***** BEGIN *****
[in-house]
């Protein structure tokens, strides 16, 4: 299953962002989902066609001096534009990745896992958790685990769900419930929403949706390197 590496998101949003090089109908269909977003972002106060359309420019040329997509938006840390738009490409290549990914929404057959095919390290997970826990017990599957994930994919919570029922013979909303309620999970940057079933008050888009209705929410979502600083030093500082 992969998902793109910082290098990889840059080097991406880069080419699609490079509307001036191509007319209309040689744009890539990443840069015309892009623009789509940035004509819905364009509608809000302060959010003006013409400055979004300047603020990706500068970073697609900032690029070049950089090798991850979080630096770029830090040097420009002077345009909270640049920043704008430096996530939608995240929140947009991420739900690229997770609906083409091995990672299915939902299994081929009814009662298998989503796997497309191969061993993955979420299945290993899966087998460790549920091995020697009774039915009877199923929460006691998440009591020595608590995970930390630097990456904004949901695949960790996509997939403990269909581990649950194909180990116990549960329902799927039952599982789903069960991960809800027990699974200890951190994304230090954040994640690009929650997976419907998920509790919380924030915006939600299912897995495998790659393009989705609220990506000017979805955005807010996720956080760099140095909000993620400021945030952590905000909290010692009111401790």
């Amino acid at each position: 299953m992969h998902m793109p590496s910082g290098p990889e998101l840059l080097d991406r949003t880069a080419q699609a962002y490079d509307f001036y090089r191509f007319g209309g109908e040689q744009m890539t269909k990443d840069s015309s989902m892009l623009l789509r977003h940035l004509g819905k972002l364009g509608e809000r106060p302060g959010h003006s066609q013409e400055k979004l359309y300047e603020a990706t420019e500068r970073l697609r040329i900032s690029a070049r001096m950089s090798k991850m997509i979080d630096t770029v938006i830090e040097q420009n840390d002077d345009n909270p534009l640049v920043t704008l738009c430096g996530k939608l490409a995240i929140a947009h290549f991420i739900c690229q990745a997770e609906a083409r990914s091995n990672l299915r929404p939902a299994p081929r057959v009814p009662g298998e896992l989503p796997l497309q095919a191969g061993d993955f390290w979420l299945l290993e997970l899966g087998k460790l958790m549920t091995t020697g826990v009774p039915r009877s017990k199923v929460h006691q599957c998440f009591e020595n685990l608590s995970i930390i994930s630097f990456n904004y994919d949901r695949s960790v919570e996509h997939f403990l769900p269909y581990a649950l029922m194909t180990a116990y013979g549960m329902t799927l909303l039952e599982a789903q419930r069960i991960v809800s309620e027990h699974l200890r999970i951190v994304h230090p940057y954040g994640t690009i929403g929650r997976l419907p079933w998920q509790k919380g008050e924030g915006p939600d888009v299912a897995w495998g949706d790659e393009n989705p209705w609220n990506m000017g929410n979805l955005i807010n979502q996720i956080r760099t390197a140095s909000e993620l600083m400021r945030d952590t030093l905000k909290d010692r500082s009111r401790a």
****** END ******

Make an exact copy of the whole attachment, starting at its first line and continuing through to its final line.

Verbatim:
[in-house]
């Protein structure tokens, strides 16, 4: 299953962002989902066609001096534009990745896992958790685990769900419930929403949706390197 590496998101949003090089109908269909977003972002106060359309420019040329997509938006840390738009490409290549990914929404057959095919390290997970826990017990599957994930994919919570029922013979909303309620999970940057079933008050888009209705929410979502600083030093500082 992969998902793109910082290098990889840059080097991406880069080419699609490079509307001036191509007319209309040689744009890539990443840069015309892009623009789509940035004509819905364009509608809000302060959010003006013409400055979004300047603020990706500068970073697609900032690029070049950089090798991850979080630096770029830090040097420009002077345009909270640049920043704008430096996530939608995240929140947009991420739900690229997770609906083409091995990672299915939902299994081929009814009662298998989503796997497309191969061993993955979420299945290993899966087998460790549920091995020697009774039915009877199923929460006691998440009591020595608590995970930390630097990456904004949901695949960790996509997939403990269909581990649950194909180990116990549960329902799927039952599982789903069960991960809800027990699974200890951190994304230090954040994640690009929650997976419907998920509790919380924030915006939600299912897995495998790659393009989705609220990506000017979805955005807010996720956080760099140095909000993620400021945030952590905000909290010692009111401790």
């Amino acid at each position: 299953m992969h998902m793109p590496s910082g290098p990889e998101l840059l080097d991406r949003t880069a080419q699609a962002y490079d509307f001036y090089r191509f007319g209309g109908e040689q744009m890539t269909k990443d840069s015309s989902m892009l623009l789509r977003h940035l004509g819905k972002l364009g509608e809000r106060p302060g959010h003006s066609q013409e400055k979004l359309y300047e603020a990706t420019e500068r970073l697609r040329i900032s690029a070049r001096m950089s090798k991850m997509i979080d630096t770029v938006i830090e040097q420009n840390d002077d345009n909270p534009l640049v920043t704008l738009c430096g996530k939608l490409a995240i929140a947009h290549f991420i739900c690229q990745a997770e609906a083409r990914s091995n990672l299915r929404p939902a299994p081929r057959v009814p009662g298998e896992l989503p796997l497309q095919a191969g061993d993955f390290w979420l299945l290993e997970l899966g087998k460790l958790m549920t091995t020697g826990v009774p039915r009877s017990k199923v929460h006691q599957c998440f009591e020595n685990l608590s995970i930390i994930s630097f990456n904004y994919d949901r695949s960790v919570e996509h997939f403990l769900p269909y581990a649950l029922m194909t180990a116990y013979g549960m329902t799927l909303l039952e599982a789903q419930r069960i991960v809800s309620e027990h699974l200890r999970i951190v994304h230090p940057y954040g994640t690009i929403g929650r997976l419907p079933w998920q509790k919380g008050e924030g915006p939600d888009v299912a897995w495998g949706d790659e393009n989705p209705w609220n990506m000017g929410n979805l955005i807010n979502q996720i956080r760099t390197a140095s909000e993620l600083m400021r945030d952590t030093l905000k909290d010692r500082s009111r401790a």